The solution to this challenge: SUPPORT.

I need a venue in which I can express ideas. I need a platform on which I can raise awareness. I need a network of individuals who are willing to lend a helping hand in empowering women who have endured brutal abuse all their lives. This is all World Pulse in action- it is indeed an online community that provides the most powerful tool in creating change: a network of people who listen, care, and most of all, act.

Comments

amiesissoho's picture

Keep the will

It is good to have the will and determination to make change. However difficult our little ways out help.

Amie

dbudicha's picture

Indeed Amie! If we all put

Indeed Amie! If we all put our minds to it, change can be made- however difficult the task. :)

Cheers,
Dharra

Stella Paul's picture

Here's your cheerleader

I will be your cheerleader if you ever feel tired. Keep moving straight ahead. There will be sunlight!

Stella Paul
Twitter: @stellasglobe

dbudicha's picture

Give me a C-H-A-N-G-E!

THANK YOU STELLA! There's nothing stopping us from making change in the global community... and no matter how dark the tunnel is, there will be light at the end waiting for us!

Better get your voice amped up for cheering and yelling! We're going to need all the voices we can get. :)

Peace,
Dharra

RocioG's picture

we are more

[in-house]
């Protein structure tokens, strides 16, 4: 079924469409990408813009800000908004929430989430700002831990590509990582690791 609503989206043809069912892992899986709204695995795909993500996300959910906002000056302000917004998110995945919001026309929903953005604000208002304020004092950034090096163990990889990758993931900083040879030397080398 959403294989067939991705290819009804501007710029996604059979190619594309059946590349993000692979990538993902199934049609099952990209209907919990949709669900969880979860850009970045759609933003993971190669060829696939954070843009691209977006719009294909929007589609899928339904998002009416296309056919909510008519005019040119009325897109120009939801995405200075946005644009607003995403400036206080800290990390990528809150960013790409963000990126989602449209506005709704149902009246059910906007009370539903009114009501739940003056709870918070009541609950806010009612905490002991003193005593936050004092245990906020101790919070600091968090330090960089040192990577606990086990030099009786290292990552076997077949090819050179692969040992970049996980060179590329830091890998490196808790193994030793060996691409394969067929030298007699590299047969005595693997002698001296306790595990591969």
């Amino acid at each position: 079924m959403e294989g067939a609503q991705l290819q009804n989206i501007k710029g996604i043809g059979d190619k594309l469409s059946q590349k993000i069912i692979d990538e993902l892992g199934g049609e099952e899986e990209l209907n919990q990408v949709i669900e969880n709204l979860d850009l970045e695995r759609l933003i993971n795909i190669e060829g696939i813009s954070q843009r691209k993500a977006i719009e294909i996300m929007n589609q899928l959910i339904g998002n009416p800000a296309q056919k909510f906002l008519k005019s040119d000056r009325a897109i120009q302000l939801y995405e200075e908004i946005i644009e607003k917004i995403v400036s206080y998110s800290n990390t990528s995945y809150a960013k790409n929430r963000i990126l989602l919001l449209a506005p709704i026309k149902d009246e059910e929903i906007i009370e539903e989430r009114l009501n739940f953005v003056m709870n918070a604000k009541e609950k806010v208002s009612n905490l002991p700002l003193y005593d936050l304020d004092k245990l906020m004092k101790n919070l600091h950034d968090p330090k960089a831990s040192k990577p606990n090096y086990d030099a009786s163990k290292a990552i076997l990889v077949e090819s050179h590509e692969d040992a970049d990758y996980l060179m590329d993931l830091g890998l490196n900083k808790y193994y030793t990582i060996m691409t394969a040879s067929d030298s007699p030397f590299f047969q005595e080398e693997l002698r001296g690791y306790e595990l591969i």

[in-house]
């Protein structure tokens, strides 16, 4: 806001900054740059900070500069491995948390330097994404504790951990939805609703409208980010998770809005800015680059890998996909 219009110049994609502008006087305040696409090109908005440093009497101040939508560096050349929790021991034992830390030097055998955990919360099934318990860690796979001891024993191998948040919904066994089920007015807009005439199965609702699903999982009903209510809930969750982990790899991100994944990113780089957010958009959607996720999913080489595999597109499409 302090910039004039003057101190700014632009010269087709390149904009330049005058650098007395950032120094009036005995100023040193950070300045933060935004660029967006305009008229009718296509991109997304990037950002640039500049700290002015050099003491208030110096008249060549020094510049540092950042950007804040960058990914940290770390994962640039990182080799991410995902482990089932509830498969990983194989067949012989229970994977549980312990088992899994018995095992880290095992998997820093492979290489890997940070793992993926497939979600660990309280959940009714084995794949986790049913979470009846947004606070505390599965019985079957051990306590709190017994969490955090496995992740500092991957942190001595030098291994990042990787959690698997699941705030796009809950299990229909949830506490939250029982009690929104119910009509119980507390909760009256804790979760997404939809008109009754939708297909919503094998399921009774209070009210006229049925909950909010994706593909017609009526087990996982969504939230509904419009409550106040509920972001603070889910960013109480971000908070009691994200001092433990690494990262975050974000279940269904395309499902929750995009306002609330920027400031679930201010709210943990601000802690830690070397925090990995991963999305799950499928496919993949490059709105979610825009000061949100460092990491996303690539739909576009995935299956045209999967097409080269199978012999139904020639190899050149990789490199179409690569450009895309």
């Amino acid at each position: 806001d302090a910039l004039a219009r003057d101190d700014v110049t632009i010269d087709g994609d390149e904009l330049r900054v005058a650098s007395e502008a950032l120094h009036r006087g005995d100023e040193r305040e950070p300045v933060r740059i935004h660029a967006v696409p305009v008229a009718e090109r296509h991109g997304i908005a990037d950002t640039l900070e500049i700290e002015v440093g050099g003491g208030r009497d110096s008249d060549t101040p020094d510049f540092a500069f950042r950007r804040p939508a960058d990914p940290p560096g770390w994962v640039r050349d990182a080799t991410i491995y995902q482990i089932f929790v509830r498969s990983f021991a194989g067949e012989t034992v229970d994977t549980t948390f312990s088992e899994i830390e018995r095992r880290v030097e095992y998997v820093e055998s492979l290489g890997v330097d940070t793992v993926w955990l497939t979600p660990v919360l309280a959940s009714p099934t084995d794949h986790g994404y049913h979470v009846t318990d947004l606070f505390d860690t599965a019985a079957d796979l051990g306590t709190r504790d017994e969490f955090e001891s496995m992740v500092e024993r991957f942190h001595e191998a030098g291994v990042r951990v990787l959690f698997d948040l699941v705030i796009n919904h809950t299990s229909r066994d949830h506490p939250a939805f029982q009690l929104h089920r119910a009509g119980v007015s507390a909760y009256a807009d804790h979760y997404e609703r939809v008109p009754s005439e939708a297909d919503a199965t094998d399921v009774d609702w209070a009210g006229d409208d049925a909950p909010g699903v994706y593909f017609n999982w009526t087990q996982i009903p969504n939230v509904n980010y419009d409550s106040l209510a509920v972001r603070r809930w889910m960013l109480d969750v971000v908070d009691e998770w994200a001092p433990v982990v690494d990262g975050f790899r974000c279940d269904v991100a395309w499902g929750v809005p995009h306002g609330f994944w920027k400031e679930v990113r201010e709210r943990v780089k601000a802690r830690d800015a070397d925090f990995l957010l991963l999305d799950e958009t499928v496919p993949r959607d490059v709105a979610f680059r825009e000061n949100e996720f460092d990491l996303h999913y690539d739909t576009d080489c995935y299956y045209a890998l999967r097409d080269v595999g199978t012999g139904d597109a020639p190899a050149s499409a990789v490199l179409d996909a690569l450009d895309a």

here we are with you, working on, making change possible to happend and see it

dbudicha's picture

Yes!

Thank you Rocio! For sure, everyone needs a helping hand from everyone, just as everyone needs a shoulder to cry on. Humanity is the largest of networks... we need to get back to our roots and connect and help one another to make change.

Thank you for your support!

Peace,
Dharra

Katharina's picture

Touched!

Dharra, I'm really touched by the story of your grandmother. She must be such a strong woman that she survived this horrible experiences. Fighting or rather changing this culture of violence againts women is crucial! Looking forward to reading more from you! All the best, Katharina

dbudicha's picture

Thank you!

Oh Katharina, my grandmother is the most amazing woman in my life, and the most amazing woman I probably will ever meet. Even after all the crap- for lack of a better word- she's been through, she still has the ability to smile, to laugh, and to provide help for the needy in Assassa. She is such a strong woman.